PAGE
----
Subject: Re: rfc: socketing it to gre
To: None <tech-net@NetBSD.org>
From: David Young <email@example.com>
Date: 10/02/2007 16:04:51
On Tue, Sep 18, 2007 at 12:23:07PM -0700, Bill Stouder-Studenmund wrote:
> On Fri, Sep 14, 2007 at 04:09:08PM -0500, David Young wrote:
> > On Fri, Sep 14, 2007 at 12:14:11PM -0700, Bill Stouder-Studenmund wrote:
> > >
> > > How much of a performance hit do we take for this?
> > I haven't measured. I will.
I have measured the TCP performance with iperf, now. Initial tests
showed a significant slowdown. A 133-MHz Soekris net4521,
cpu0: AMD Am5x86 W/B 133/160 (486-class), id 0x4f4
could sink a TCP stream over fully-socketized gre(4) at 75% the speed
of the gre(4) in -current today. The same box could source a TCP stream
over fully-socketized gre(4) at 90% the speed of gre(4) in -current today.
(The other end in all my tests is a Pentium 4 running -current from
The net4521 is very slow by today's standards. To get an idea of the
performance on a faster machine, I switched to a net4801,
cpu0: National Semiconductor Geode GX1 (586-class), 266.62 MHz, id 0x540
Performance was better, but dissatisfying. Taking some advice from
Matt Thomas and Andrew Doran, I made many optimizations: I stopped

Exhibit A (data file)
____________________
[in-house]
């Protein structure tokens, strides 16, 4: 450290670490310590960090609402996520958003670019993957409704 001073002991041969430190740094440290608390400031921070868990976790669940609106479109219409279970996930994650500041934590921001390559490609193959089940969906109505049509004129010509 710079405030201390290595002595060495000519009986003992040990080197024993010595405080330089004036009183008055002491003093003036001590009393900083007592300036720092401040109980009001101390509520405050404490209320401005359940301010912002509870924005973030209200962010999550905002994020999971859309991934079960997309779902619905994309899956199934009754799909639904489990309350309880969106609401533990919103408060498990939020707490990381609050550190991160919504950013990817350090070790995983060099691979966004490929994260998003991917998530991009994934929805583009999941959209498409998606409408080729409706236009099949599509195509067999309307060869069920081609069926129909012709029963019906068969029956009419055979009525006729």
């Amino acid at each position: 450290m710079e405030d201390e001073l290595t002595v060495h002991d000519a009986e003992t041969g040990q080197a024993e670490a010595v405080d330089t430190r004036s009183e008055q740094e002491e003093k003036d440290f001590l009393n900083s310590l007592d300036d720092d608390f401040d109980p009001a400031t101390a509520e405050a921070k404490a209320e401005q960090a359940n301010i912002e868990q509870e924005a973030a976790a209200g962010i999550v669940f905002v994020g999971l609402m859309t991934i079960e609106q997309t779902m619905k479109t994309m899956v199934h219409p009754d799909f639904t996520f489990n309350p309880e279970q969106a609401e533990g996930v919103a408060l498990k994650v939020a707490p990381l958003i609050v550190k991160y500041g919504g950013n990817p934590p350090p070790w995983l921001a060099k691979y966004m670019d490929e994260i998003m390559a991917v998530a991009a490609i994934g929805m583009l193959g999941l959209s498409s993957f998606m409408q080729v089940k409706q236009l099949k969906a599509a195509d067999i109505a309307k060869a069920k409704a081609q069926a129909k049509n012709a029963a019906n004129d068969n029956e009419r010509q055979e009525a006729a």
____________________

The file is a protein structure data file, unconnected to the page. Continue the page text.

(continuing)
waking a kernel thread to call sosend() and soreceive(); instead,
I use slimmed-down copies of sosend() and soreceive() that I can run
directly from a software interrupt and from a socket upcall, respectively.
The kernel thread is completely out of the xmit and recv paths, and on the
net4801, the slowdown of socketized gre(4) is IMO acceptable, at about 96%
of -current in both directions. I will test on the net4521 in a while.
> > I believe we will see an improvement in performance at the receiver when
> > there are hundreds or thousands of tunnel interfaces, because the socket
> > demux code uses a hash instead of walking a list.
I was wrong about this: while UDP sockets do use a hash, raw IP sockets
do not. Nevertheless, raw IP sockets *should* use a hash, and I have
been reading the code to find a way to do it where raw/UDP/TCP sockets
can share the most code.
David Young OJC Technologies
firstname.lastname@example.org Urbana, IL * (217) 278-3933 ext 24